h1

Divided by a common language

March 31, 2010

Thanks to several readers from (I’m guessing) the US, who have got in touch to express surprise about the appearance of sweetcorn in the fields of Roman Britain.  They’re right, of course – maize wasn’t grown here until many centuries later, and is still somewhat temperamental, as our vegetable patch will testify.

The problem’s arisen because the word ‘corn’ means different things on different sides of the Atlantic. So just for the record, should  ‘corn’ pop up in any of the Ruso books, please read it as wheat, or oats, or barley, or any one of those cereal crops – definitely not the yellow stuff you smear butter on and eat off the cob, or feed to cows.

At a slight tangent, another reader was concerned to find the ‘modern Americanism’ of measuring in feet and inches. In fact, while we Britons have  gone over to metric measurements (although some of us still have to think very hard about it), the USA continues with a fine and ancient tradition. The Roman foot (‘pes’) was slightly shorter than the modern one but it certainly contained twelve inches (‘unciae’).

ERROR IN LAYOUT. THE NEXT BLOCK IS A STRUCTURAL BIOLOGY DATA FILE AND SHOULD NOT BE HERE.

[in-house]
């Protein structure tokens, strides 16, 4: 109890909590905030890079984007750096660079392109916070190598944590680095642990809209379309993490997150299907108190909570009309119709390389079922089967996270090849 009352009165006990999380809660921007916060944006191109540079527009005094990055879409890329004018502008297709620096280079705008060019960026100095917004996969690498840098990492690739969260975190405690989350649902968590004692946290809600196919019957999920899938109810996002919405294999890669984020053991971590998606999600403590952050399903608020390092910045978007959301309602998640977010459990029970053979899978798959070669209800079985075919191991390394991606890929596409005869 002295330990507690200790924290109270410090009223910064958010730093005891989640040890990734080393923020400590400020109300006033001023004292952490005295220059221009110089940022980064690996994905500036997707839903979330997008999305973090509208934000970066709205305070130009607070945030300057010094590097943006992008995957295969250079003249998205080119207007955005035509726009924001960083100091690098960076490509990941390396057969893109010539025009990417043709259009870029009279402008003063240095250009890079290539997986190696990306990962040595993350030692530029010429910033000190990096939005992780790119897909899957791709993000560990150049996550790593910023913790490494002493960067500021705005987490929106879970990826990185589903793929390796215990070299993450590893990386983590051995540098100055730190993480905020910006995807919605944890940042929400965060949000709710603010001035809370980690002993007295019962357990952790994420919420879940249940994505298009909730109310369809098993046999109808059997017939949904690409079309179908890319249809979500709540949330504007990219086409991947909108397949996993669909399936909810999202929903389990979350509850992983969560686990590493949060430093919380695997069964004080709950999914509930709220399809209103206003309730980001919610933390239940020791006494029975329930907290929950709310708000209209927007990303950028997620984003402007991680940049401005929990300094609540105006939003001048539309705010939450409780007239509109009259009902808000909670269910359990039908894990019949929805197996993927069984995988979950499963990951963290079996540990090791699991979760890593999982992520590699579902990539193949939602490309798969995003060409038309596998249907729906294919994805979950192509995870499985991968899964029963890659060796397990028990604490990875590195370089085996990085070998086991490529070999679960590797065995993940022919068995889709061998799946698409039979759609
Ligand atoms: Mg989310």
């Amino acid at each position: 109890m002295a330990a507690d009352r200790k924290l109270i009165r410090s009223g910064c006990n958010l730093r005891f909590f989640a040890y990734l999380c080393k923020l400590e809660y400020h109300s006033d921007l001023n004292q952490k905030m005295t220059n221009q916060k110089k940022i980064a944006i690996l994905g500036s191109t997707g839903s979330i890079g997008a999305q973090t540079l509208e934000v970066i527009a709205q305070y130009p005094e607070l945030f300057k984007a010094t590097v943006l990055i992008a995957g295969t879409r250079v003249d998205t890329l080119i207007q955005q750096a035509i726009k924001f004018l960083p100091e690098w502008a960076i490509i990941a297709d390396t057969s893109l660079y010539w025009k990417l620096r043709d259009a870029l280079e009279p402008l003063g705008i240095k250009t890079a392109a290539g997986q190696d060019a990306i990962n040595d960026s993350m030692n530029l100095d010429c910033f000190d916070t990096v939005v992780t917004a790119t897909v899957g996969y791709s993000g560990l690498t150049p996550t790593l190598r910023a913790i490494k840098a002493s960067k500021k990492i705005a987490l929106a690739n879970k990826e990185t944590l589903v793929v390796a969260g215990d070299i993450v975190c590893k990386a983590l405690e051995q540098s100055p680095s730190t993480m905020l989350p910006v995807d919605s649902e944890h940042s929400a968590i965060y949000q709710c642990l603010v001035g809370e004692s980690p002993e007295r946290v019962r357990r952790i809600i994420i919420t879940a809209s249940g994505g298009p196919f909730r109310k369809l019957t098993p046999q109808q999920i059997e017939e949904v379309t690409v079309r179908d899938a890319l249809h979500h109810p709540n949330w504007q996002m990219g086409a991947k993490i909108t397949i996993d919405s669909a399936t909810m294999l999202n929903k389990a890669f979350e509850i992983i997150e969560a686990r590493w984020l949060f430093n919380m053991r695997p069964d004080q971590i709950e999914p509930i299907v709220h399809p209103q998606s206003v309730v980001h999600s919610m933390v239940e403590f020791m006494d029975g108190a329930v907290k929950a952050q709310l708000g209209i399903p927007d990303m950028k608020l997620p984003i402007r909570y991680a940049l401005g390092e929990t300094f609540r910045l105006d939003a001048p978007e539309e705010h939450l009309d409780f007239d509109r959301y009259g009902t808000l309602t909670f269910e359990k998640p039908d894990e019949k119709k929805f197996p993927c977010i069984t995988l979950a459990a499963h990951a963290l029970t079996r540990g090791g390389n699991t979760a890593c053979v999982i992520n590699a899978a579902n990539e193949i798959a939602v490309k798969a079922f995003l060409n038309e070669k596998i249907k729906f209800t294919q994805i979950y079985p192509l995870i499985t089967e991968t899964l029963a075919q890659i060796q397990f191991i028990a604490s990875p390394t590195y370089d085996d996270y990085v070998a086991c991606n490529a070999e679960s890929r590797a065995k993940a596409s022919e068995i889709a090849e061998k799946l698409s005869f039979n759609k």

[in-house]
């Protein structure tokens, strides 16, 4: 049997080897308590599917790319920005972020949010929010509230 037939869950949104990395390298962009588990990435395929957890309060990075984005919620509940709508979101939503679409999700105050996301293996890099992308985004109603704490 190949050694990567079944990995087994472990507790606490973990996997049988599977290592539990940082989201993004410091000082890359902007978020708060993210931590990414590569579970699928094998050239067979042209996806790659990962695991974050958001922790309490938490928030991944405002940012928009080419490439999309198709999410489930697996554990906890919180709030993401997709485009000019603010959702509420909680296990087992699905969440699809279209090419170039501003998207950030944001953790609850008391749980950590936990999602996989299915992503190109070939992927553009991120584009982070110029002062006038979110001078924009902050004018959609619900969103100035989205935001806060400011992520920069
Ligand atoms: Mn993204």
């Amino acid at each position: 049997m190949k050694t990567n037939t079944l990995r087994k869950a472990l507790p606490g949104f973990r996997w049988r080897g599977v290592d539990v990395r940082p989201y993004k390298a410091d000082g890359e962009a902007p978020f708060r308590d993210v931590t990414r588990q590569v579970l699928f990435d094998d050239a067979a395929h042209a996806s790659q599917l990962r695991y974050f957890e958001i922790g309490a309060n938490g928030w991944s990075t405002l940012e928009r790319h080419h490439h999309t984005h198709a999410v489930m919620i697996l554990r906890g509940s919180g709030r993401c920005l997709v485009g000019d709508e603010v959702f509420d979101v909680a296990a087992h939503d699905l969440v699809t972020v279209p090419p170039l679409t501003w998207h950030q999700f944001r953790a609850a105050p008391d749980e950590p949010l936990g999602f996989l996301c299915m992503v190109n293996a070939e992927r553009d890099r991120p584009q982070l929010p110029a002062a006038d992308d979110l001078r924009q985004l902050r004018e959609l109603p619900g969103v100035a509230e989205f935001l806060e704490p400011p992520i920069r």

To anyone else who’s been wondering, I hope the books make a bit more sense now.

About these ads

3 comments

  1. Ahh! That explains something. My wife and I were watching Campion on NetFlix the other day, and Campion mentioned that one of the murder victims was found in a corn field. However, it was plain to see that he was in a wheat field. I thought it was just one of those mistakes that city folk make.

    Mark


    • OK, I have to admit that for a long time I thought a ‘wrench’ was a special and vaguely exotic piece of equipment that existed only in America…


  2. Lindsey Davis received the same American complaints about ‘corn’, and replied on her Web site in her usual forthright manner.



Leave a Reply

Fill in your details below or click an icon to log in:

WordPress.com Logo

You are commenting using your WordPress.com account. Log Out / Change )

Twitter picture

You are commenting using your Twitter account. Log Out / Change )

Facebook photo

You are commenting using your Facebook account. Log Out / Change )

Google+ photo

You are commenting using your Google+ account. Log Out / Change )

Connecting to %s

Follow

Get every new post delivered to your Inbox.

Join 112 other followers

%d bloggers like this: